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HOT SPRINGS -- The U.S. Army Corps of Engineers, which manages Lake Ouachita, is one of the federal agencies unaffected by the partial government shutdown, according to an area supervisor.

Derick Walker, supervisory natural resource specialist with the Lake Ouachita field office, said Thursday that the Corps of Engineers is already funded through fiscal 2019.

"The three principal (fiscal year) 2019 appropriation bills which support funding for USACE operations were all passed by Congress and signed into law by the President before the beginning of FY19: Energy and Water, Defense and Military Construction/Veterans Affairs," Walker said in an email.

"These bills together virtually cover all Direct Funded USACE activities and an overwhelming majority of the reimbursable work for the remainder of this fiscal year," through Sept. 30, the email said.

While unaffected during the current partial shutdown, Walker said the Corps of Engineers has been affected by government shutdowns in previous years. In those cases, he said the Lake Ouachita office had to remove all campers on the lake and close all recreation area gates until the shutdown ended.

When this happens, he said the 16 recreation areas and approximately 500 campsites are forced to close, as well as all amenities in these areas such as bathrooms, shower houses and playgrounds. In the event the Corps is forced to cease operation for a shutdown, he said contract services like maintenance, mowing and janitorial are suspended, as well, impacting about 30 employees "since there is no money to fund these contracts, employees are sent home."

"Boat ramps and houseboat dump stations around the lake remained open," Walker said of previous shutdowns. "The communities and businesses around the lake are impacted due to lack of visitors coming to the lake and spending money in their establishments since most recreational area amenities are closed."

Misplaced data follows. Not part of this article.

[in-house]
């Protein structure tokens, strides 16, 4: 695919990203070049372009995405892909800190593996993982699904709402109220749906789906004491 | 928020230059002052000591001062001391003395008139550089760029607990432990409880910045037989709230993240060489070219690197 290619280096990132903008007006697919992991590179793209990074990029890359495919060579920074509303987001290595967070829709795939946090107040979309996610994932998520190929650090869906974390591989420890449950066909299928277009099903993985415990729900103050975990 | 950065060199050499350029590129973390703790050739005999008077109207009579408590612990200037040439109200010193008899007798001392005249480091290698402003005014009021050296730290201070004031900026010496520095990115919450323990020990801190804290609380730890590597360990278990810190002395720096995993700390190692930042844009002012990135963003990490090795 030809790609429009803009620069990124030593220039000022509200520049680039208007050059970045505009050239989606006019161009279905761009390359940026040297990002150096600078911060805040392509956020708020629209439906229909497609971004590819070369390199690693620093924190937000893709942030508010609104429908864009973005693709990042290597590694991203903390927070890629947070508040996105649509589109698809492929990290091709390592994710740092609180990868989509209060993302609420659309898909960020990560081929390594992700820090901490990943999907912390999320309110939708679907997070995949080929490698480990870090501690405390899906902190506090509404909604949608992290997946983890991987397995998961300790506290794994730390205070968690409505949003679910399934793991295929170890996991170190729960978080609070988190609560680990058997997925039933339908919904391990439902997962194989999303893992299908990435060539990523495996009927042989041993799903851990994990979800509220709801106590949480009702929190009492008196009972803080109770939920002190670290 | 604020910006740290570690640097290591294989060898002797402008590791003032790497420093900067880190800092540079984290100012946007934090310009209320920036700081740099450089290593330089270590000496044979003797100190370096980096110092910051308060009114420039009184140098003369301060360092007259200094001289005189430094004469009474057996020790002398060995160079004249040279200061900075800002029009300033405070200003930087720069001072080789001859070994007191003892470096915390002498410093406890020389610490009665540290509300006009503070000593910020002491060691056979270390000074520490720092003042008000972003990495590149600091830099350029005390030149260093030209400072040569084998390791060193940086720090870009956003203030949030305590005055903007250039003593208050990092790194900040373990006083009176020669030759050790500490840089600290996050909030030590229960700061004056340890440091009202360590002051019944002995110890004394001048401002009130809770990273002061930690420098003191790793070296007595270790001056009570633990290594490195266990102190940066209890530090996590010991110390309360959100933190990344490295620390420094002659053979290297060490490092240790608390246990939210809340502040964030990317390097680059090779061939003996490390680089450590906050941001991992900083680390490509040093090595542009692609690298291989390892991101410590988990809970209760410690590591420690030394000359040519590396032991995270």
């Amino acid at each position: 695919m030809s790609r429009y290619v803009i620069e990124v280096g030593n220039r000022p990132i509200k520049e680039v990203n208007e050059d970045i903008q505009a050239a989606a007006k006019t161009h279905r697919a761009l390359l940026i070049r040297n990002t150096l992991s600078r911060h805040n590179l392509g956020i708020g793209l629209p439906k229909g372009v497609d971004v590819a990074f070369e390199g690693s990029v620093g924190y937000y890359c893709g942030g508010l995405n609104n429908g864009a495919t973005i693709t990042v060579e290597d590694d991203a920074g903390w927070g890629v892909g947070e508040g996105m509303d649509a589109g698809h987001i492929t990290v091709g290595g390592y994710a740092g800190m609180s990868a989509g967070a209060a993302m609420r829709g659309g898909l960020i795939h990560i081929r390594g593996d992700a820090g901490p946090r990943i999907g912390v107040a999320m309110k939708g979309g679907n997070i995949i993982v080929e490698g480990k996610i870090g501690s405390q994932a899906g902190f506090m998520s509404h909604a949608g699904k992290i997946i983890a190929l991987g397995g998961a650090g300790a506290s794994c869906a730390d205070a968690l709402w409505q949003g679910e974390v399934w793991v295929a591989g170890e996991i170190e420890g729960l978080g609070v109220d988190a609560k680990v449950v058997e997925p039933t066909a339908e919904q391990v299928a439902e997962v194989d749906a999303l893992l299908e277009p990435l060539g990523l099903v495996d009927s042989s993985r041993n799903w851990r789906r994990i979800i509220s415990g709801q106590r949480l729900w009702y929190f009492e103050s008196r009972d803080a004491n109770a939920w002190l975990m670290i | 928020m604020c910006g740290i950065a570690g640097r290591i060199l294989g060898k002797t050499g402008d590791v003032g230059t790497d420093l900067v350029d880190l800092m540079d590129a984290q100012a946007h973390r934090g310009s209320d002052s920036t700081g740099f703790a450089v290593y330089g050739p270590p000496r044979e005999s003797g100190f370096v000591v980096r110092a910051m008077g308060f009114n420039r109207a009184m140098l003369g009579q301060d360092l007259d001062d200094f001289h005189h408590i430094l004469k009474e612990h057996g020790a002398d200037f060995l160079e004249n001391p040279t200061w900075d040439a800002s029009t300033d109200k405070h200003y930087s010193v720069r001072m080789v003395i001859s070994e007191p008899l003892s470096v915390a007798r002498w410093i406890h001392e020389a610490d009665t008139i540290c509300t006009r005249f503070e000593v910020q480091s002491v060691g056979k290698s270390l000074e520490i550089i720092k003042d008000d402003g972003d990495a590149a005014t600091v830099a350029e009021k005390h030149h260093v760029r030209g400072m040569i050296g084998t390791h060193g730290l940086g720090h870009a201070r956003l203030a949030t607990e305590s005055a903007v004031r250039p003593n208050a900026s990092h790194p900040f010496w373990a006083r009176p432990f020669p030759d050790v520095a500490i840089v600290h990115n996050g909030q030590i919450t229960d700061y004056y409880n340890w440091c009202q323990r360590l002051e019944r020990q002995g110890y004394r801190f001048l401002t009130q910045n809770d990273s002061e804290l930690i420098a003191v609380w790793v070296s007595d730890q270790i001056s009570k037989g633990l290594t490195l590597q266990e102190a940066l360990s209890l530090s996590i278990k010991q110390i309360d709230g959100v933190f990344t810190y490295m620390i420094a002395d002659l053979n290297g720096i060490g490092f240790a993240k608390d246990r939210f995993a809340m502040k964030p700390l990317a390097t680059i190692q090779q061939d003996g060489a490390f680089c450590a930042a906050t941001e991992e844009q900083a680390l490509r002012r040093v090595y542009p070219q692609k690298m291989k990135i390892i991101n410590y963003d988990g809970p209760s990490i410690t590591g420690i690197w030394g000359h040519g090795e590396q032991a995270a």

In 1995, Walker said "excepted" and "non-excepted" became the terms replacing "essential" and "nonessential" employees affected by a furlough, but the original wording is still widely used.

"Excepted employees are funded through annual appropriations who are nonetheless excepted from the furlough because they are performing work that, by law, may continue to be performed during a lapse in appropriations," he said. "Excepted employees include employees who are performing emergency work involving the safety of human life or the protection of property or performing certain other types of excepted work. Non-excepted employees receive furloughs during a government shutdown, meaning they do not report to work."

At the Lake Ouachita area, Walker said the number of excepted employees is minimal.

"Only a few employees of our 40-employee staff stay at work during a shutdown to ensure our property is protected," he said. "Other offices and functions of USACE are different, with an example being our Blakely Dam Powerhouse employees who are all deemed excepted to support essential missions like Flood Control and Hydropower."

Hot Springs National Park has closed most of its facilities during the partial shutdown. Law enforcement officials are still on duty in the event of emergencies within the park.

Utilities, including water, restrooms and electricity, have been shut off in the Gulpha Gorge campground so the park will not incur additional costs. Cold water springs have also been closed.

Private businesses operating within the park, including Superior Bathhouse Brewery, Quapaw Baths & Spa, the Buckstaff Bath House and the Hot Springs Mountain Tower, remain open, as do the park's thermal water jug fountains.

Metro on 12/28/2018

Print Headline: Army Corps remains on duty; agency is funded through fiscal ’19


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